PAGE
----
A few weeks ago we had a poll to determine how good our readers were in the kitchen. From this we learnt that 44% of our visitors were good cooks, 33% were ok cooks and 21% were a hazard in the kitchen. If I am surprised by the result it is because there weren’t more people in the last category. I certainly have made enough stupid things myself to earn my “Hazard Badge” with room to spare.
The best of cooks makes mistakes, some embarrassing, some funny, and some downright dangerous. I bear the marks of many burns in my hands quite like war scars. I have countless stories of kitchen disasters; that shouldn’t be a deterrent, a good cook will try again, even if that means subjecting a new set of friends to our experiments. Hopefully one will get the dish right before running out of guinea pigs, er, friends.
Unlike the typical Dominican household in which girls learn how to cook very early, that wasn’t the case with me. The funny thing is that my mom expected me at certain age to have learnt without previous instructions, by osmosis I suppose. That’s how my most infamous kitchen incident happened, one that I am sure will haunt me for the rest of my life.
One day my mother decided that I was ready for my cooking debut, just like that. And she couldn’t have chosen a more difficult dish, a locrio de palomas(doves and rice) it was. Now, before I continue with my story, and before you arrive to the wrong conclusion, I must say in my defense that I had never cooked before. I had watched my mom cook a locrio de pollo before (chicken rice), it seemed simple. I was wrong. This is how it went:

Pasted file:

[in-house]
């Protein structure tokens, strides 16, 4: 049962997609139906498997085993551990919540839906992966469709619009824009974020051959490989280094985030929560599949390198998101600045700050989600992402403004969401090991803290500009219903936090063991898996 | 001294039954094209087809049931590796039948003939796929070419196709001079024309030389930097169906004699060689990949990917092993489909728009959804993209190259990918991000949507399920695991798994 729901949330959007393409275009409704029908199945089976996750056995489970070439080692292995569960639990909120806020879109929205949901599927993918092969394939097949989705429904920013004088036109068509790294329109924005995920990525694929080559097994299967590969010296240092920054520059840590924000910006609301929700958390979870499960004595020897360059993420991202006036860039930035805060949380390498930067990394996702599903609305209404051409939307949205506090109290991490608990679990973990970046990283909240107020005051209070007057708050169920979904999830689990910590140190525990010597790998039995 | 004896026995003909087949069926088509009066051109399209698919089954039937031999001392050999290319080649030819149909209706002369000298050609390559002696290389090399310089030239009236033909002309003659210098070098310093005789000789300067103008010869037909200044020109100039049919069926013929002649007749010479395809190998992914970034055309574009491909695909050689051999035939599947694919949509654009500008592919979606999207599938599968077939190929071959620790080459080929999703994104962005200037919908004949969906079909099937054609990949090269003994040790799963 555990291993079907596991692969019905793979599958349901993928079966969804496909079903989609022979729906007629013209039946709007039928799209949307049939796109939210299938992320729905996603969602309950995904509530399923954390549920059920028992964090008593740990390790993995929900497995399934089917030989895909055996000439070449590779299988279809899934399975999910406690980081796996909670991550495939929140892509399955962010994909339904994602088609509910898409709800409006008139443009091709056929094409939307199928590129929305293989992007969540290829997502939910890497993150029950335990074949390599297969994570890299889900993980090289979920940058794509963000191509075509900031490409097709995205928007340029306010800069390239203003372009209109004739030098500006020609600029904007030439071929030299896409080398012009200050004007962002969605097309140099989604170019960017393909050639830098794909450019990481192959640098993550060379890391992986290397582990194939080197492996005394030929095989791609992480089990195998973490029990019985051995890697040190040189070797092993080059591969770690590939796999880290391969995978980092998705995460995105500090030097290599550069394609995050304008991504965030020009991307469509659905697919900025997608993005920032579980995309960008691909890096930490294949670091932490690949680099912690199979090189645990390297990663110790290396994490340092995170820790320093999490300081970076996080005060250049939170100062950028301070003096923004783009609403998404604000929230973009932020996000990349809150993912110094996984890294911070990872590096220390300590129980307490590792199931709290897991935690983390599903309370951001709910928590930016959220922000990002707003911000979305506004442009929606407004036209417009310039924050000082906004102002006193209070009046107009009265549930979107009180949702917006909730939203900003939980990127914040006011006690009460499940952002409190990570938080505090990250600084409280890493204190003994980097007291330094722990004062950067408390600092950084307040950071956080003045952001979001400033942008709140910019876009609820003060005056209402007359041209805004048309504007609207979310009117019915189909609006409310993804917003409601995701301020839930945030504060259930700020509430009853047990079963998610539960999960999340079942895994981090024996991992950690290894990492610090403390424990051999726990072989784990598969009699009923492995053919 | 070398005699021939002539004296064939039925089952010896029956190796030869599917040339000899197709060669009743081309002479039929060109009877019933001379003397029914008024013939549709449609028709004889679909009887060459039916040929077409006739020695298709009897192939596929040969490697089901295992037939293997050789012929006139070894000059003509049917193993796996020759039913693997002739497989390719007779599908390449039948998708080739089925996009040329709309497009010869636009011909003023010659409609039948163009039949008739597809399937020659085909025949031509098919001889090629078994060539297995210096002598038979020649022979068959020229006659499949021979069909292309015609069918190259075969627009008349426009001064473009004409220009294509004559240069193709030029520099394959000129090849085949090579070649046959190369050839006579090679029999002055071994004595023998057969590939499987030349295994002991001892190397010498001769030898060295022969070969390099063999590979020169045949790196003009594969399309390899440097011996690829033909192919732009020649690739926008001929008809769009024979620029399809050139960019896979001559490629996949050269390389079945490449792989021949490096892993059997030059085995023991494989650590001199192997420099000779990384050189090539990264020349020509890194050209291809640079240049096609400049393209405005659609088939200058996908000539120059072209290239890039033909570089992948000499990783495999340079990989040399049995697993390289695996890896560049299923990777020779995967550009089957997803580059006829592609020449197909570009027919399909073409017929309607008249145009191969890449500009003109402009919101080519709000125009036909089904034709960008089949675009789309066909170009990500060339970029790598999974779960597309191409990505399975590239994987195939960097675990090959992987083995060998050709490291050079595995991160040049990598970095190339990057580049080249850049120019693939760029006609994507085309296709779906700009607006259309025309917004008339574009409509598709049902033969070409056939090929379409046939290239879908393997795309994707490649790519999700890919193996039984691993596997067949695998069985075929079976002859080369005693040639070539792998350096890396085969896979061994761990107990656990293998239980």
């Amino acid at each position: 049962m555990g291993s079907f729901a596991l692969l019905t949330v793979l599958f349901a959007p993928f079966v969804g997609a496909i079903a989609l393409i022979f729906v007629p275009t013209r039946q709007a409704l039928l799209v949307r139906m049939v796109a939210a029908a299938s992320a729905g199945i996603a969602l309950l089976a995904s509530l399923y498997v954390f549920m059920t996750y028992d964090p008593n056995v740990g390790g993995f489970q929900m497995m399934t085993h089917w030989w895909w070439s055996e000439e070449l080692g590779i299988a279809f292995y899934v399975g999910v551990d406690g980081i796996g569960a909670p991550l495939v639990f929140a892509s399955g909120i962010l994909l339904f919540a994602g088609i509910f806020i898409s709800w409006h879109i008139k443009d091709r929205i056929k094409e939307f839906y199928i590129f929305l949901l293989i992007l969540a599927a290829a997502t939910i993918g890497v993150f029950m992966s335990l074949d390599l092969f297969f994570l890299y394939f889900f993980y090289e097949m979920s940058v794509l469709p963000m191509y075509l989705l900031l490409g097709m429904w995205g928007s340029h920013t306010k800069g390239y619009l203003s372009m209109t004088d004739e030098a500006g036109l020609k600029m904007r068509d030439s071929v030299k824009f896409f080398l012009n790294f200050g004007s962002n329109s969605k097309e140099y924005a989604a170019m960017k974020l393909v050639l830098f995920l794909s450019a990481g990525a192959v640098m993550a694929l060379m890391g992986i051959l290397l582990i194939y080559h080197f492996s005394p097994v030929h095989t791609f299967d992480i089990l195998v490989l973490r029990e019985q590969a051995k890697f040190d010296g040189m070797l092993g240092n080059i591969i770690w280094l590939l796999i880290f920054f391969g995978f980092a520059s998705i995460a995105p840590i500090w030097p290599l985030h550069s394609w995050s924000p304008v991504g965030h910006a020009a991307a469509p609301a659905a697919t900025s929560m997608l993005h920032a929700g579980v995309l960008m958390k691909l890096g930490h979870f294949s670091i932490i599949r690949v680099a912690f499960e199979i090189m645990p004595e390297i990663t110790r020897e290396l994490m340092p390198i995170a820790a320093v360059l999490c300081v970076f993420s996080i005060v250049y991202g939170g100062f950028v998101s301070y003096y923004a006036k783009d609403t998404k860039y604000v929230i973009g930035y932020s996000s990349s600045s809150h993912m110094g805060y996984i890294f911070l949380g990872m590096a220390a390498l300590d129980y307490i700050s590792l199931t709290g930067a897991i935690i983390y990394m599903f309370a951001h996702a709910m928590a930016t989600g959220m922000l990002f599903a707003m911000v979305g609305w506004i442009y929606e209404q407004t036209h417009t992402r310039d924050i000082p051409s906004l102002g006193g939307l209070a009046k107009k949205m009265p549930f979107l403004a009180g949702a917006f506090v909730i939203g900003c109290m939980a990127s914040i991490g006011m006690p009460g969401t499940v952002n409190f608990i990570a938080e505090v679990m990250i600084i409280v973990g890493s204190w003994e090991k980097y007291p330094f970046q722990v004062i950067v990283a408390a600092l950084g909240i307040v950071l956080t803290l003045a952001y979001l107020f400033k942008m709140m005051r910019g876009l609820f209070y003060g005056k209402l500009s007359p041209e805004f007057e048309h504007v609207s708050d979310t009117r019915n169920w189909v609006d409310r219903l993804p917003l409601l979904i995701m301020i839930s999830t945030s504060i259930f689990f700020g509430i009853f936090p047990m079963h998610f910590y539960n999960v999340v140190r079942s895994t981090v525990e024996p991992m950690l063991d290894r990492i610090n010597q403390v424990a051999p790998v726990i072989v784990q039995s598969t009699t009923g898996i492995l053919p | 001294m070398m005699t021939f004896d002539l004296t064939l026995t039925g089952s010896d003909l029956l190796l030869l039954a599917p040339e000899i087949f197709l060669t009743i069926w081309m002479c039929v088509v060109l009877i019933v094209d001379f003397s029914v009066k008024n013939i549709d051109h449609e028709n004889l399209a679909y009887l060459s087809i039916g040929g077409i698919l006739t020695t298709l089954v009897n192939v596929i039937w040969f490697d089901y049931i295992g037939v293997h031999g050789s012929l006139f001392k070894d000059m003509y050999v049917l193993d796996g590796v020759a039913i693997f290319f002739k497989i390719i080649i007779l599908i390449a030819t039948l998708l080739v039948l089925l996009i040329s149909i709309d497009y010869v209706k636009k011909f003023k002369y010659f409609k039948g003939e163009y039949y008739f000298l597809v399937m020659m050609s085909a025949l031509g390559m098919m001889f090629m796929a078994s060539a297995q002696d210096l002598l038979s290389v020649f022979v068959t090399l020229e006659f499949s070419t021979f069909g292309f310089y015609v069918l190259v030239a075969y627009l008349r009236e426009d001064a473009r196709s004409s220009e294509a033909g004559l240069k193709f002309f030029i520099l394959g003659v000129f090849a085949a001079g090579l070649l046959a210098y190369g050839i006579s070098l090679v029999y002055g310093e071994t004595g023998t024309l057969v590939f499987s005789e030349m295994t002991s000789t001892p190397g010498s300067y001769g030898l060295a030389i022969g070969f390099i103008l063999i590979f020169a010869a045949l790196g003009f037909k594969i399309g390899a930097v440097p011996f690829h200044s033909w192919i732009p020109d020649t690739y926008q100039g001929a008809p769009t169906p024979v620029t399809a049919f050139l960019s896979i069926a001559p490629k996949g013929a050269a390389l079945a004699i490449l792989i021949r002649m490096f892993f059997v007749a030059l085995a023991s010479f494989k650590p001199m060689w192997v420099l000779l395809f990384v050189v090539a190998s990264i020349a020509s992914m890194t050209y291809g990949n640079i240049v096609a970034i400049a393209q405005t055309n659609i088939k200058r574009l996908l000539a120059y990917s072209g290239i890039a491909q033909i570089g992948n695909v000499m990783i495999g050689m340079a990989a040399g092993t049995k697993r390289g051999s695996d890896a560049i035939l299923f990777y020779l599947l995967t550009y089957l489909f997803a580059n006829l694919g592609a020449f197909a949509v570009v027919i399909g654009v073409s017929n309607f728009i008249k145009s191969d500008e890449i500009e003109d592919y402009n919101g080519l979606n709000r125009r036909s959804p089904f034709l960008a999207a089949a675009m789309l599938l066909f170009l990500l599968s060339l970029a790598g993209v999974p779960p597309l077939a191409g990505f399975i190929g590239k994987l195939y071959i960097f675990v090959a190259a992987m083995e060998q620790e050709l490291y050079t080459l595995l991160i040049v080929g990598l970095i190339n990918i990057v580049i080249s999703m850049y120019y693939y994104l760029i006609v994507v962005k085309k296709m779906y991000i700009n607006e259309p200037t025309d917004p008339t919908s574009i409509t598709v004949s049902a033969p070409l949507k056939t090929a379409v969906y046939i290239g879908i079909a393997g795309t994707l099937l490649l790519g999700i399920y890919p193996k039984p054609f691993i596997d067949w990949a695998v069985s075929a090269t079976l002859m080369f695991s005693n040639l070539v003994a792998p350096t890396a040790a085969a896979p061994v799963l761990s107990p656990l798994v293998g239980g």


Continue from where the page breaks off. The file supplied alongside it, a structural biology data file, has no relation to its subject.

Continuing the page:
- Dice onions, pepper and herbs.
- Mash garlic.
- Carve doves.
“Wait a minute! carve a dove?” you might ask. Well, yes, that’s what I had seem my mom do with the chicken. Unfortunately it doesn’t work quite as well with doves, they have this obnoxious tendency of having tiny legs and wings not suited for carving. The locrio didn’t turn out so bad, that is if they hadn’t paid attention to the fact that there wasn’t any meat in it. Unfortunately my family wasn’t very forgiving and to this day nobody seems to remember that I have improved my technique since then. Apparently I will always be remembered for the Vanishing Dove Incident.
This is, on the other hand, a disaster-proof recipe. What’s easier than to boil things? You can serve it as a salad, or light entree.
Do you have your any stories of cooking horror? Share it with us.
This is another easy, low-cal choice salad that is a traditional part of the Dominican lunch. If pressed for time you can use it as a nutritious light meal.
- 1 large christophine
- 1 large carrots
- 2 large potato
- 3 eggs
- 2 tablespoons of rice vinegar
- 2 tablespoon of oil
- Boil the christophine, carrot, potatoes and eggs for 15 minutes. Add the eggs and boil for another five minutes.
- Remove from the water and let them cool down to room temperature.
- Peel and cut into in slices. Arrange on a plate.
- Mix oil, vinegar and salt and pepper to taste. Shake and serve alongside the salad.